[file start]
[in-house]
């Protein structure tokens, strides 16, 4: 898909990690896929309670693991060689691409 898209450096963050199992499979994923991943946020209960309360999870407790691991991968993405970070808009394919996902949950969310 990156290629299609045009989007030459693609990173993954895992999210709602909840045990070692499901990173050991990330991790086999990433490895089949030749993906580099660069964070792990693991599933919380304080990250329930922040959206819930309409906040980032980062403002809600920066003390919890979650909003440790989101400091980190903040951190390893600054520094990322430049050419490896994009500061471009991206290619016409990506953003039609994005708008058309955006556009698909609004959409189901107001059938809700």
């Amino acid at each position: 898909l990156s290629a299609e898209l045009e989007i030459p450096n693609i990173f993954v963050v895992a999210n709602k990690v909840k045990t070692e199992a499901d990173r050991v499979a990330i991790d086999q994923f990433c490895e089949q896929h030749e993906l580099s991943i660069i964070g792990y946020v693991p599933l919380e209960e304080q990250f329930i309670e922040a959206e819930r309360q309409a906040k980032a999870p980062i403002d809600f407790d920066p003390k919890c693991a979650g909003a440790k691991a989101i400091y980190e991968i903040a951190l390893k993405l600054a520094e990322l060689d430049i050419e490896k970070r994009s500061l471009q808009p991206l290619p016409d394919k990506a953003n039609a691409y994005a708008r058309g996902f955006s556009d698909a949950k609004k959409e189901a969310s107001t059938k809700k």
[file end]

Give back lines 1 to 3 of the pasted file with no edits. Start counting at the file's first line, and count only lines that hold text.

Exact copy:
[in-house]
């Protein structure tokens, strides 16, 4: 898909990690896929309670693991060689691409 898209450096963050199992499979994923991943946020209960309360999870407790691991991968993405970070808009394919996902949950969310 990156290629299609045009989007030459693609990173993954895992999210709602909840045990070692499901990173050991990330991790086999990433490895089949030749993906580099660069964070792990693991599933919380304080990250329930922040959206819930309409906040980032980062403002809600920066003390919890979650909003440790989101400091980190903040951190390893600054520094990322430049050419490896994009500061471009991206290619016409990506953003039609994005708008058309955006556009698909609004959409189901107001059938809700």
């Amino acid at each position: 898909l990156s290629a299609e898209l045009e989007i030459p450096n693609i990173f993954v963050v895992a999210n709602k990690v909840k045990t070692e199992a499901d990173r050991v499979a990330i991790d086999q994923f990433c490895e089949q896929h030749e993906l580099s991943i660069i964070g792990y946020v693991p599933l919380e209960e304080q990250f329930i309670e922040a959206e819930r309360q309409a906040k980032a999870p980062i403002d809600f407790d920066p003390k919890c693991a979650g909003a440790k691991a989101i400091y980190e991968i903040a951190l390893k993405l600054a520094e990322l060689d430049i050419e490896k970070r994009s500061l471009q808009p991206l290619p016409d394919k990506a953003n039609a691409y994005a708008r058309g996902f955006s556009d698909a949950k609004k959409e189901a969310s107001t059938k809700k």